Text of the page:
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Overcoming Obstacles in river Interlinking

iasparliament
January 18, 2019
7 months
2315
0

What is the issue?

Disagreement between States, absence of a legal framework for Central intervention and environmental issues are obstacles in river interlinking.

What is the importance of rivers in India?

  • A river is the lifeline of the masses and supports wild life.
  • The river system is a major source of irrigation, provides potable water and cheap transportation, helps in electricity generation, and is a source of livelihood for the people.
  • Out of total utilisable surface water resources of 690 billion cubic meter (BCM), only 65% is currently utilised in India, the rest falls into the sea.
  • This maintains the ecological balance of land and oceans and freshwater and sea.
  • However, there is spatial and temporal variation of water availability.
  • Due to this, droughts and floods often coexist in India.

What are the measures taken so far?

  • In 1980, the Central government prepared a National Perspective on Water Development.
  • It envisaged inter-basin water transfer comprising 30 water-link projects and about 3,000 storages connecting 37 Himalayan and Peninsular rivers.
  • Though the scheme is likely to cost $123 billion, it will help create 35 gigawatt of hydropower, irrigate 35 million hectares, and usher in navigation and fishery benefits.
  • Of the 30 water-link projects, Ken-Betwa Link project involving Madhya Pradesh and Uttar Pradesh, is at an advanced stage of preparation.
  • This project aims to transfer surplus water from the Ken river to Betwa basin through canals to irrigate land, supply drinking water to drought-prone Bundelkhand region, and generate hydro power.
  • Though this project been accorded all statutory clearances, a water-sharing arrangement between the two States is pending.
  • However, in the case of Renuka dam project in the Upper Yamuna basin, five States recently entered into a water-sharing pact.
  • Thus, there are clearly many challenges in implementation of inter-basin water transfer projects.

What should be done?

  • Evolving consensus - The States with surplus water resources do not generally agree that there is such surplus.
  • It is difficult for donor and donee States to come to an agreement as the latter often demand more water.
  • The States are also apprehensive about disturbing the existing allocation of water as per awards.
  • There is thus a need to evolve consensus among the States concerned.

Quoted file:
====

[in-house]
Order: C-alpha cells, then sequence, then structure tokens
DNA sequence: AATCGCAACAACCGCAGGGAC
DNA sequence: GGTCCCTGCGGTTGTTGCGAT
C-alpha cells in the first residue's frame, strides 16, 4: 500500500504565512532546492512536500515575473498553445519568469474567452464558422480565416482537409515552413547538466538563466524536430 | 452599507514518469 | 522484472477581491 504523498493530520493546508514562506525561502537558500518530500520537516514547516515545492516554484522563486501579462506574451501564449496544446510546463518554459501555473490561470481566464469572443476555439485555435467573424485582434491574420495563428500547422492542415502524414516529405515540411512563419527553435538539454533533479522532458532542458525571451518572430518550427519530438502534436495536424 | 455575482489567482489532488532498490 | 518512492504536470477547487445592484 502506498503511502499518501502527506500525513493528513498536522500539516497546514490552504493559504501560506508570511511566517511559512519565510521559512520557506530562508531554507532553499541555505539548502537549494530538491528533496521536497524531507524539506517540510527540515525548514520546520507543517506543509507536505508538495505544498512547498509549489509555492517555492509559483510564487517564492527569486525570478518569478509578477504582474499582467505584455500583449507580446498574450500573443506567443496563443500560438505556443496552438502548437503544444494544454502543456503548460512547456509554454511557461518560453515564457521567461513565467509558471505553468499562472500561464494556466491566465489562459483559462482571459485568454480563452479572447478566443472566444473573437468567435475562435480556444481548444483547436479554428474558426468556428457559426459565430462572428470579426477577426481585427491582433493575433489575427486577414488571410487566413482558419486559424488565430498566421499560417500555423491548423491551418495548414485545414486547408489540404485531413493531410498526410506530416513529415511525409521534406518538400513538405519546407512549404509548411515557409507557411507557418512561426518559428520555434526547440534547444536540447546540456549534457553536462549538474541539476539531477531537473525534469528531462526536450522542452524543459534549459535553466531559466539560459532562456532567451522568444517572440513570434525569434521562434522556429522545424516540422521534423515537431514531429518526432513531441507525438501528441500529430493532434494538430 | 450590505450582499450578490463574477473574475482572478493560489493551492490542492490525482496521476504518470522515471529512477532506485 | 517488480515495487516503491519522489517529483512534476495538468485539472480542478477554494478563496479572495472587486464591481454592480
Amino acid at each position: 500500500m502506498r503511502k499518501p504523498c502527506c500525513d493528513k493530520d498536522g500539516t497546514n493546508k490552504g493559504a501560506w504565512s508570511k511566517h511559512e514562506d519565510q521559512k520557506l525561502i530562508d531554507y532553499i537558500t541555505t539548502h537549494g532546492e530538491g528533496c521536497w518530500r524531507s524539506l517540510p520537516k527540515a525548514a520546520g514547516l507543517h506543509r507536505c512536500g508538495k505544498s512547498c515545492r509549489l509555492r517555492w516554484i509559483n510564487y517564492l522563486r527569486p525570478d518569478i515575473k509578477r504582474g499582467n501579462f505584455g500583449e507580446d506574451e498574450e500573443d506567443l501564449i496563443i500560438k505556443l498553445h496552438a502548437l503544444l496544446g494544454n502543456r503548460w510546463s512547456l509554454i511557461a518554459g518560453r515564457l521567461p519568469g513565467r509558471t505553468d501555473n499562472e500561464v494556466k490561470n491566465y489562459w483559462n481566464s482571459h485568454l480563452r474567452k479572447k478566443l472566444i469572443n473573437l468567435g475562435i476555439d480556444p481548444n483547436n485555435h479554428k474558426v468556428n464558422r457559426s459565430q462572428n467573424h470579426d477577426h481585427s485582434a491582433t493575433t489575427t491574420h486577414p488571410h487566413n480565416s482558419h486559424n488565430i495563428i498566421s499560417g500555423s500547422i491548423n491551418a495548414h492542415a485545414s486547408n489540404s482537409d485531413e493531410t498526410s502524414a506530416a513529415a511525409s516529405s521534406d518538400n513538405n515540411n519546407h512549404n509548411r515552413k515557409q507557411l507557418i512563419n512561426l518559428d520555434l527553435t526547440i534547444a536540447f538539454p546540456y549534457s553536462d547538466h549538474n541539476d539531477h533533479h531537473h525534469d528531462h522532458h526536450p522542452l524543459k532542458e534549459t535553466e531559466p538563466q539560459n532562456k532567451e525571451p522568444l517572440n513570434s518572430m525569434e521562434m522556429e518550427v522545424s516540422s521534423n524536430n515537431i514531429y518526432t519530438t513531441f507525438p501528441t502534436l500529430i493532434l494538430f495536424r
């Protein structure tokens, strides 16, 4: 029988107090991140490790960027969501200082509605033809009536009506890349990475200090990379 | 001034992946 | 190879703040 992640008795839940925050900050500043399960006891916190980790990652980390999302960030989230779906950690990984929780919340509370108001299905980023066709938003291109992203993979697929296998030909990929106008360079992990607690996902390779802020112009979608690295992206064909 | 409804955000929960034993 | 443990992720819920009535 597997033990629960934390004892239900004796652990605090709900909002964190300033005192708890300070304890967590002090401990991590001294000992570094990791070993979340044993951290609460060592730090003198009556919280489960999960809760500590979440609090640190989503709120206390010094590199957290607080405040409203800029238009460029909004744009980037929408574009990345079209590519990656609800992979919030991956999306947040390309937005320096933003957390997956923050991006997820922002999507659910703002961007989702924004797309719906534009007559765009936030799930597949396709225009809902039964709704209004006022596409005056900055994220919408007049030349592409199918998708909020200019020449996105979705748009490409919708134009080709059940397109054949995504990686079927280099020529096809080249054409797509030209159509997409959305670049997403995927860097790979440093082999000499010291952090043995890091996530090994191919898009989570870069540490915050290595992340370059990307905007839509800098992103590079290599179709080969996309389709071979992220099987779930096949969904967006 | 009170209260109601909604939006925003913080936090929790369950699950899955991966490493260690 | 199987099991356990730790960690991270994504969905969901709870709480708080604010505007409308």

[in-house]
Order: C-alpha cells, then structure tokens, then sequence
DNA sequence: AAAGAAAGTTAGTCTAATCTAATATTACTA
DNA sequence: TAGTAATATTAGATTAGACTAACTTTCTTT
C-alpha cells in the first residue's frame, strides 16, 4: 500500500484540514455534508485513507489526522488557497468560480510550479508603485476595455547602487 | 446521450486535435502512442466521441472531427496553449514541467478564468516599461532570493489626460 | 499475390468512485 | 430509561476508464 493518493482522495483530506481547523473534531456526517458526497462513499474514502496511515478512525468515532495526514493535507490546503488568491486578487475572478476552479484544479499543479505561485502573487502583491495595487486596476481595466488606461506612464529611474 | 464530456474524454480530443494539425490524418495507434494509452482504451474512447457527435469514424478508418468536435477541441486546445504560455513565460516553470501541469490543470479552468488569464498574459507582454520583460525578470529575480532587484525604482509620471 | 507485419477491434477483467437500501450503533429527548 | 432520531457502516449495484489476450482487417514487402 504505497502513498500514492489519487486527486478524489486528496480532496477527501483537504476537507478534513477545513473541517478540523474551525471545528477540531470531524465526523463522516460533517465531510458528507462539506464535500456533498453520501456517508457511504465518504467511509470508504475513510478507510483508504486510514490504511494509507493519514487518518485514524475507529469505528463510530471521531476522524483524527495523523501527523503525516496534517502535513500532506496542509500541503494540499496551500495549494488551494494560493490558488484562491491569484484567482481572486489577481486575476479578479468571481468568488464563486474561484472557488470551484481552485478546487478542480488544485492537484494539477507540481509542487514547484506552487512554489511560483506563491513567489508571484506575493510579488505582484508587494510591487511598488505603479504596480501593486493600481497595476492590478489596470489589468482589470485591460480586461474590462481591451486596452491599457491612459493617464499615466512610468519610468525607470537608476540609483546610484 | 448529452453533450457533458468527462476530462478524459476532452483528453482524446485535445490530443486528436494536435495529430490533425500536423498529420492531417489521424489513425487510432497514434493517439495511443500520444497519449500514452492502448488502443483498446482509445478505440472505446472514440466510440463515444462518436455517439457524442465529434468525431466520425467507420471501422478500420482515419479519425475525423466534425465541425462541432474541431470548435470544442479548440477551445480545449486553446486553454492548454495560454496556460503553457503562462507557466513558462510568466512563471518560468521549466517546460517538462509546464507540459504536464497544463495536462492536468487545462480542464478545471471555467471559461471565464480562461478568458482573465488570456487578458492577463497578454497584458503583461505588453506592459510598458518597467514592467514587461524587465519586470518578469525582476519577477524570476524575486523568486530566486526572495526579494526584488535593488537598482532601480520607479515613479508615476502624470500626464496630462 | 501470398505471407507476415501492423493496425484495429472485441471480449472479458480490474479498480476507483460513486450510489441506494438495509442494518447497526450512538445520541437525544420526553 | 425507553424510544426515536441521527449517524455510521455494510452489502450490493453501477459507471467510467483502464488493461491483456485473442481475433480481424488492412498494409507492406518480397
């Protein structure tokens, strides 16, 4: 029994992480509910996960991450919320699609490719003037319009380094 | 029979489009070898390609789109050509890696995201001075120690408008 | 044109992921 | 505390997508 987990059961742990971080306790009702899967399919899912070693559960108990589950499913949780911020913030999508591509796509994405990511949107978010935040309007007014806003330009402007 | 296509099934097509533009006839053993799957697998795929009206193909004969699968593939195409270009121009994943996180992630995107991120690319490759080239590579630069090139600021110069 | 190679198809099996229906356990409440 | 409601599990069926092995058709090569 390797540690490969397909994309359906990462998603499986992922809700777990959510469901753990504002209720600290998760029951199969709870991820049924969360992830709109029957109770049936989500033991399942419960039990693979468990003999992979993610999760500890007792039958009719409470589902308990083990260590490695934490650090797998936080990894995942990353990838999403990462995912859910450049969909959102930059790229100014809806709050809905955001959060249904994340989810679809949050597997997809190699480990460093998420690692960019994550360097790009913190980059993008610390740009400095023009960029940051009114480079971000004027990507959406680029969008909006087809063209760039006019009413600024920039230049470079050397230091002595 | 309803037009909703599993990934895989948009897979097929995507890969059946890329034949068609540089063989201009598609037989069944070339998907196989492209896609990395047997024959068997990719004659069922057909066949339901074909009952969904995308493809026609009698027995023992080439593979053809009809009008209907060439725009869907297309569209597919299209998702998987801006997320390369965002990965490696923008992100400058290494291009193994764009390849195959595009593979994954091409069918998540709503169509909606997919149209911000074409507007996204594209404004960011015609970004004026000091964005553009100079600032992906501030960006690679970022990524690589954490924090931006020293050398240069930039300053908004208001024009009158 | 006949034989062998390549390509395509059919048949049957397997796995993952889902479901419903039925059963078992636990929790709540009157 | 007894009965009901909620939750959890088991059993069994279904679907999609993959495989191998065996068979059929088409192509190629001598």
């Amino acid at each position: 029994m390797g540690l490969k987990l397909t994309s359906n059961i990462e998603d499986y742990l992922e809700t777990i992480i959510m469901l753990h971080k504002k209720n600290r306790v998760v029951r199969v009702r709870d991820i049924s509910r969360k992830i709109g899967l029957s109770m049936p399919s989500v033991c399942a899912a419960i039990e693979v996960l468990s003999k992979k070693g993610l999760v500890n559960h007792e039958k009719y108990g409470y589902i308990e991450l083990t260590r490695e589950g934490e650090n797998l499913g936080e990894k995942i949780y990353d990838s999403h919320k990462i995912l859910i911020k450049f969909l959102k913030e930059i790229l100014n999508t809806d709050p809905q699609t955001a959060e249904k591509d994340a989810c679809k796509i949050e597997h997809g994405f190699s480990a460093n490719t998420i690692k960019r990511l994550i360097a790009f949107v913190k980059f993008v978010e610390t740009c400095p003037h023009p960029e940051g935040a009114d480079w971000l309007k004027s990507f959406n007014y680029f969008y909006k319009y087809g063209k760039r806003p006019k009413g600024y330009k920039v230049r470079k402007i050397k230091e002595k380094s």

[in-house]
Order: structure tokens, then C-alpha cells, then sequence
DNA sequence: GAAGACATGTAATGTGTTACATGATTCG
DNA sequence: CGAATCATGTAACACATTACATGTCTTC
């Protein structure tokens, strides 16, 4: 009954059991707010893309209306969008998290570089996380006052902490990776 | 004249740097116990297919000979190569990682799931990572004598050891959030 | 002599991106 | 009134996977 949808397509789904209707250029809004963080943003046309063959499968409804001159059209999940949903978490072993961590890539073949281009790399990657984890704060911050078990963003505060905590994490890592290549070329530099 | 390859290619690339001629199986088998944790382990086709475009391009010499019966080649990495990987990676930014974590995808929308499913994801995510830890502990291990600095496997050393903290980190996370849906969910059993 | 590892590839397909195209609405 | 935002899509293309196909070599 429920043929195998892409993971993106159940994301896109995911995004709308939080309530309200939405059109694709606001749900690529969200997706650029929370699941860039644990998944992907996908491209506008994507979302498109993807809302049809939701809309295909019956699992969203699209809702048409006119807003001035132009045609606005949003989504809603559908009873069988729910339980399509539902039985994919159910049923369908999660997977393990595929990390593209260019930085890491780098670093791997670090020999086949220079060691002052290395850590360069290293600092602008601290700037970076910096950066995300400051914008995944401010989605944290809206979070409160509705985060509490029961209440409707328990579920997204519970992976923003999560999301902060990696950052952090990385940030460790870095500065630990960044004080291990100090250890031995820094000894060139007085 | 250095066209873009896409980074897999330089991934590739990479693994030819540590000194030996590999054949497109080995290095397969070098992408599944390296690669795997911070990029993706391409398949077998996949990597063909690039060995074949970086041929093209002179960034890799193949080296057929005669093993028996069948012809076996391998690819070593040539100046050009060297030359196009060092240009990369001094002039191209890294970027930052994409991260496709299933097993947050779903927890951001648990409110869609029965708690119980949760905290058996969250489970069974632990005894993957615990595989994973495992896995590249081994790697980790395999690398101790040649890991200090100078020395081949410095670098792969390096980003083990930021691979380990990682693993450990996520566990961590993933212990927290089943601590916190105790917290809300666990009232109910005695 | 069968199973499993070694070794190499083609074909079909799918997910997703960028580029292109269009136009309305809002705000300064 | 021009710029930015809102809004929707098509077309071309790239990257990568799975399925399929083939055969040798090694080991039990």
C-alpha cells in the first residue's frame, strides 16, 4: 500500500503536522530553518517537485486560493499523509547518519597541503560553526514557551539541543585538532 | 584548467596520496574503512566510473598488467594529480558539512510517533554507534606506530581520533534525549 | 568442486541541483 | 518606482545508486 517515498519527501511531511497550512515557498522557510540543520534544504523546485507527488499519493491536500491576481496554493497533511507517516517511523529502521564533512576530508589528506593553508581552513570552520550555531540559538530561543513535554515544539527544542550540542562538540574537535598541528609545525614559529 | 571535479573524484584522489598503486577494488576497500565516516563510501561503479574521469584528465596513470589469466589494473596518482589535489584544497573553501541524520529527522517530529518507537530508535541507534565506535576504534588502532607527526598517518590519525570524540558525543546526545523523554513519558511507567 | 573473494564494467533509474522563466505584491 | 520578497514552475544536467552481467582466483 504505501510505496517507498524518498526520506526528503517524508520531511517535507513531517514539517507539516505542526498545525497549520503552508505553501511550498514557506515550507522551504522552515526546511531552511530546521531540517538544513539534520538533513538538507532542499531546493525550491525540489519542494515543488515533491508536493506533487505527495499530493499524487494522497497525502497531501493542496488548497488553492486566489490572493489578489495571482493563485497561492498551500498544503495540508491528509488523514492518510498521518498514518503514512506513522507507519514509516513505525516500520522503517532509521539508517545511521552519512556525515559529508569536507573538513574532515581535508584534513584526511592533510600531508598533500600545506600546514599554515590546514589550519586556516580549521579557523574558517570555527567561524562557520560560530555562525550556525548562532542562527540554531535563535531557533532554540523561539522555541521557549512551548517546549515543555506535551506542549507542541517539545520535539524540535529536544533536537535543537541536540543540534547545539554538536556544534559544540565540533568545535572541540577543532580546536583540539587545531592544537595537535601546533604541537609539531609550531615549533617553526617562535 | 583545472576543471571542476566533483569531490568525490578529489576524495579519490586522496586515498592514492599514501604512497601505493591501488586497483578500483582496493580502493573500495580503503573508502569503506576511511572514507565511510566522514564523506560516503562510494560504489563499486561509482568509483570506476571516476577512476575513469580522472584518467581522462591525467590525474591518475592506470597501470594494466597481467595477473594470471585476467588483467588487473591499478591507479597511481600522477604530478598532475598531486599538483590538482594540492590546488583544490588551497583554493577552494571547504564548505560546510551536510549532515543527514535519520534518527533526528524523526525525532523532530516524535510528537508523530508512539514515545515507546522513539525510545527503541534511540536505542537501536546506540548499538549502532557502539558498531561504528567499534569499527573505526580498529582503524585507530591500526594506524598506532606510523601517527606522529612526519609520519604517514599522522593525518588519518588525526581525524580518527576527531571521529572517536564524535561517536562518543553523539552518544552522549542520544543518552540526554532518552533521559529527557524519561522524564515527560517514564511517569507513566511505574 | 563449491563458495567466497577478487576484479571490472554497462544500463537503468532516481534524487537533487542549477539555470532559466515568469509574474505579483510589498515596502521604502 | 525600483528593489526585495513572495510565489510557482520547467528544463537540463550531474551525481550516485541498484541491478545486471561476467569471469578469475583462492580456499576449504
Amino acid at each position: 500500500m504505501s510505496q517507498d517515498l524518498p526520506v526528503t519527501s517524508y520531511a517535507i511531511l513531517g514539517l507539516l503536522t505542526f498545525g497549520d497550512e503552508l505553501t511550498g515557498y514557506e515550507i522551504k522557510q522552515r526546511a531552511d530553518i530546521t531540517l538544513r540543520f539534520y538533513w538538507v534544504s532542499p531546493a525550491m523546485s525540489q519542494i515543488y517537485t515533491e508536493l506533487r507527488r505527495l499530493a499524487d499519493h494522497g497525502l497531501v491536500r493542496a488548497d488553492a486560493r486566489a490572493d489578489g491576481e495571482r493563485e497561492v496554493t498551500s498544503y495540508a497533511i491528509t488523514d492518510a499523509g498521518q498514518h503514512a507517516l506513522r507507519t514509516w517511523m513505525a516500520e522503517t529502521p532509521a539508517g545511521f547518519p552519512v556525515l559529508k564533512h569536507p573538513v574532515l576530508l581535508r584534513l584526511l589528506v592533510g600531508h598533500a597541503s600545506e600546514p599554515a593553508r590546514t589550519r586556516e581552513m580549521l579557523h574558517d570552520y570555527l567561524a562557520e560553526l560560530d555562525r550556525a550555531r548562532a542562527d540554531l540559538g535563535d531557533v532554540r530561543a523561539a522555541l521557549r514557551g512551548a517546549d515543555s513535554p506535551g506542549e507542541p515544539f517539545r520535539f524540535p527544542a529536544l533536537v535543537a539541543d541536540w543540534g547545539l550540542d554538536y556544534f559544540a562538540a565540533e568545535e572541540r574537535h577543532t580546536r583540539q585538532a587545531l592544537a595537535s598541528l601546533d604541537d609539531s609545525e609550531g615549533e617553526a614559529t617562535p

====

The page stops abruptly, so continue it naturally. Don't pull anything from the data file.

• Further, to mitigate the likely adverse impact of climate change, long- and short-term measures, including inter-basin water transfer, is the need of the hour.
  • Need for Legislation - At present, there is no legislative framework through which the Central government can intervene in this regard.
  • Most of the river basins are inter-State.
  • The Constitution allows the Centre to regulate and develop inter-State rivers and river valleys as per Entry 56 of the Union List.
  • Thus, one or more Central legislation should be passed using this Entry for facilitating inter-basin transfer.
  • Environmental concerns -  The inter-basin water transfer (IBWT) projects are like other water resources projects and hence the environmental concerns of IBWT projects are similar.
  • Thus, all environmental issues and concerns such as submergence of forest areas and biodiversity loss need to be addressed in a holistic manner if benefits are to outweigh costs.
  • Rehabilitation and resettlement- The IBWT projects require construction of reservoirs and link canals and these involve substantial submergence.
  • Further, canal construction also requires land acquisitions.
  • Thus rehabilitation and resettlement (R&R) is an important issue.
  • There is a need to have diverse innovative and attractive R&R packages for project-affected persons so that they support the project on their own.
  • International co-operation- Many of the link rivers flow through the neighbouring countries and hence require international co-operation.
  • For example, main components of six Himalayan link projects fall in Nepal and Bhutan.
  • There is a need of hydro diplomacy with these two neighbours to evolve a consensus.
  • Similarly, the Sankosh project (Manas-Sankosh-Teesta-Ganga Link) also requires interaction with Bangladesh, Nepal and Bhutan, calling for consensus among these countries with India.
  • On the whole, India needs to constitute a National Water Mission on river linkingto address various issues, that are macro as well as project-specific in a time-bound manner.

 

Source: Business Line

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